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On this day, June 4, 1990, Janet Adkins, age 54, of Portland, became the first person to use a suicide machine developed by Dr. Kevorkian. This began a national debate over the right to die.

Also on this day, June 4, 1999 a federal judge in Portland ruled that AT&T must open its cable lines to competitors. Also on this day, June 4, 2017, a pro-Trump rally and counter-protest in Portland was marked by multiple arrests and clashes.




Post an Event


Sisters Rodeo
Wednesday, June 7, 2023 at 6:03 pm
Sisters Rodeo
June 7th-11th
67637 Highway 20

Sisters, OR



Cannon Beach Sandcastle Contest
Friday, June 9, 2023 at 8:30 am
Cannon Beach Sandcastle Contest June 9th-11th
Cannon, Beach, OR



Portland Rose Festival
Sunday, June 11, 2023 at 5:00 pm
Portland Rose Festival Fri, May 26, 2023 – Sun, Jun 11, 2023
Portland, Oregon



Linn County Pioneer Picnic
Friday, June 16, 2023 at 8:00 am
Linn County Pioneer Picnic June 16, 17, and 18
Pioneer Park Brownsville, Oregon



Astoria Scandinavian Midsummer Festival
Friday, June 16, 2023 at 11:00 am
Astoria Scandinavian Midsummer Festival June 16th-18th
Clatsop County Fairgrounds 92937 Walluski Loop Astoria, OR 97103



Rogue Music Fest
Friday, June 16, 2023 at 3:30 pm
Rogue Music Fest
(JUNE 16-17, 2023)

with Eric Church (Friday) and Carrie Underwood (Saturday)
Jackson County Expo 1 Peninger Rd Central Point, OR 97502



Silverton Hills Strawberry Festival
Sunday, June 18, 2023 at 12:00 pm
Silverton Hills Strawberry Festival Sunday, June 18th, 12 – 5 PM
Collidge‑McClaine City Park Silverton, OR 97381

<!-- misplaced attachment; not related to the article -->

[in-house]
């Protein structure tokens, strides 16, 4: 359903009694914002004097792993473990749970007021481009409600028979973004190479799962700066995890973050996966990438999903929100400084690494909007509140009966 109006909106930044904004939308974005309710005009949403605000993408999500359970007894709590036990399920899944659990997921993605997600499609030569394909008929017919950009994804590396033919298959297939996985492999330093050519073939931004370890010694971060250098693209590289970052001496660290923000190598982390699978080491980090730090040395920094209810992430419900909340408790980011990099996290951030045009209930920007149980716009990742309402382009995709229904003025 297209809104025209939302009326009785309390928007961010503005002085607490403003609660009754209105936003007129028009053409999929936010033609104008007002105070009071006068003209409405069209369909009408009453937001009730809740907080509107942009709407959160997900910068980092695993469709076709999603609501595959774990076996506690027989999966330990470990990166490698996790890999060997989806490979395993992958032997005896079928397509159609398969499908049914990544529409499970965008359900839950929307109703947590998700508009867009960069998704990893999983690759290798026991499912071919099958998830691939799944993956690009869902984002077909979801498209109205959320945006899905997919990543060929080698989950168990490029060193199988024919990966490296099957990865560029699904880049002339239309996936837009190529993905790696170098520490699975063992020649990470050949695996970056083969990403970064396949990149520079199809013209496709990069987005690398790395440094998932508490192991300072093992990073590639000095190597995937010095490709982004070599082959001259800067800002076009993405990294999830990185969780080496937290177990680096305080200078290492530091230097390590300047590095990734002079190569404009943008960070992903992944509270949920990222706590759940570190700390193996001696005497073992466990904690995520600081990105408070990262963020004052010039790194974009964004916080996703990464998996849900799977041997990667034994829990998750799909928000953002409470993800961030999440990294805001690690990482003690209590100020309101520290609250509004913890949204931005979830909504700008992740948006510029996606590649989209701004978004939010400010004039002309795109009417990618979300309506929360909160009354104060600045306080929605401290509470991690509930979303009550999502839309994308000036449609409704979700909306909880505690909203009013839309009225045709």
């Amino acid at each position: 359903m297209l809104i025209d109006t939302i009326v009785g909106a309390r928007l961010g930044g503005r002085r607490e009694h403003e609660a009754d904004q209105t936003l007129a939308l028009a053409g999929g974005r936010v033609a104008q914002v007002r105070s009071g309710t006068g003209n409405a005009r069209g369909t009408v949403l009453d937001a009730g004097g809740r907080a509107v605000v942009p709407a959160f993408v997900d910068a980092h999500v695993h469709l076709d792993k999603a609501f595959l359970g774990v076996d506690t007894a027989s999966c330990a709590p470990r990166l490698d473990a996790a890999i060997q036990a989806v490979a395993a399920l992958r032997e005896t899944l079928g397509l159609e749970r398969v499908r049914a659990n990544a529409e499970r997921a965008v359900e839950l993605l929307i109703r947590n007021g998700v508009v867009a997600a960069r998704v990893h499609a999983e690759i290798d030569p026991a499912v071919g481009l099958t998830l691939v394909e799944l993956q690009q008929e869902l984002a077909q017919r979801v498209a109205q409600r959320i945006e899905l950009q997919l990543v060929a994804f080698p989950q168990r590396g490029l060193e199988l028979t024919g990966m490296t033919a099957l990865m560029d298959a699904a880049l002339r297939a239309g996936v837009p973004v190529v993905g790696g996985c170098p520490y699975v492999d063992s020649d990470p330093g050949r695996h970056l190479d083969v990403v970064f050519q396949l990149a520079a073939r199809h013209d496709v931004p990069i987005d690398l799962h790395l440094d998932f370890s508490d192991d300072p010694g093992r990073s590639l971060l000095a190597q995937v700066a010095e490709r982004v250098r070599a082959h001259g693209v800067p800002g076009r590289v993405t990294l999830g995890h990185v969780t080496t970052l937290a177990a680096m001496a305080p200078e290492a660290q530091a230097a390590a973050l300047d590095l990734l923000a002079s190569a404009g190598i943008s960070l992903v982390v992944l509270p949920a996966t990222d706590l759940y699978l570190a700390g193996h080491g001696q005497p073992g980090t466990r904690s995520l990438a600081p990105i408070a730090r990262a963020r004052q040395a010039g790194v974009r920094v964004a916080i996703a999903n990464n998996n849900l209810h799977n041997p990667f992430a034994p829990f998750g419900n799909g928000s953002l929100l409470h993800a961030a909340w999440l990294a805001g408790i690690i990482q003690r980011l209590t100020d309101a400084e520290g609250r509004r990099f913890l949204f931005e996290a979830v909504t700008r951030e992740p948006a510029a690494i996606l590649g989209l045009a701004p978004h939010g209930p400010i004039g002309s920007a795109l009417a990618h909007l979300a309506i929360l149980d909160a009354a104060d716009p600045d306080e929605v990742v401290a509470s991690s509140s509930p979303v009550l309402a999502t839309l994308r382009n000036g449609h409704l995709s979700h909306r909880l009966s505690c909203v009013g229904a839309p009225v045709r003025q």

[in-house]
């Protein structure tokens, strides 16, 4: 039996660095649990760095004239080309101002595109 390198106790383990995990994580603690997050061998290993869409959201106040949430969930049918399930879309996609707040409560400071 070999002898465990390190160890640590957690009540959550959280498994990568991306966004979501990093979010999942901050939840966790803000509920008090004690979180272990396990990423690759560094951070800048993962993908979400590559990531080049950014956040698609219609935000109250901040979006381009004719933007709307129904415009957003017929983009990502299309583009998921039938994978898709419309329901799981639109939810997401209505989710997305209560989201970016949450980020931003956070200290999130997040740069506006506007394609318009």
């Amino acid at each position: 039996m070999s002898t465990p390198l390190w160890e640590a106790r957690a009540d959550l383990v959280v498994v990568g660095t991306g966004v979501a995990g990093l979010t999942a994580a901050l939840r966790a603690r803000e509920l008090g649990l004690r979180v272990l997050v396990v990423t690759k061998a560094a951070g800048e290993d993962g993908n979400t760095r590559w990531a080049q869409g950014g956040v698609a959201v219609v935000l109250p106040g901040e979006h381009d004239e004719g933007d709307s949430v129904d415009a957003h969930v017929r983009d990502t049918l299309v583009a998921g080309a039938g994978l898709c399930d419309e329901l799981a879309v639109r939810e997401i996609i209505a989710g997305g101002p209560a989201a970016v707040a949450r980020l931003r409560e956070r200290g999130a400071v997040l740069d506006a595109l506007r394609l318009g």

UTV Takeover
Wednesday, June 21, 2023 at 2:00 pm
UTV Takeover JUNE 21-25, 2023
Boxcar Hill Campground Coos Bay, Oregon



Lincoln County Fair
Friday, June 30, 2023 at 5:00 pm
June 30-July 2 Lincoln County Fair
Lincoln County Commons 633 NE 3rd St, Newport, OR



St Paul Rodeo
Friday, June 30, 2023 at 7:00 pm
Small town fun, big time rodeo! JUNE 30 - JULY 4, 2023

St Paul Rodeo website
4174 Malo Avenue NE, Saint Paul, OR, United States, Oregon



Waterfront Blues Festival
Saturday, July 1, 2023 at 11:00 am
Waterfront Blues Festival July 1-4
Tom McCall Waterfront Park 1400 SW Naito Pkwy. Portland, OR 97201



Marion County Fair
Thursday, July 6, 2023 at 5:00 pm
The Marion County Fair
July 6-9
Oregon State Fair and Exposition Center 2330 17th ST NE Salem, OR 97301



Overland Expo Pacific Northwest
Friday, July 7, 2023 at 8:00 am
Overland Expo Pacific Northwest July 7th-9th
DESCHUTES COUNTY EXPO CENTER REDMOND, OR



Oregon Country Fair
Friday, July 7, 2023 at 11:00 am
Oregon Country Fair July 7,8,9, 2023 11:00am - 7:00pm
Veneta, Oregon



Jackson County Fair
Wednesday, July 12, 2023 at 10:00 am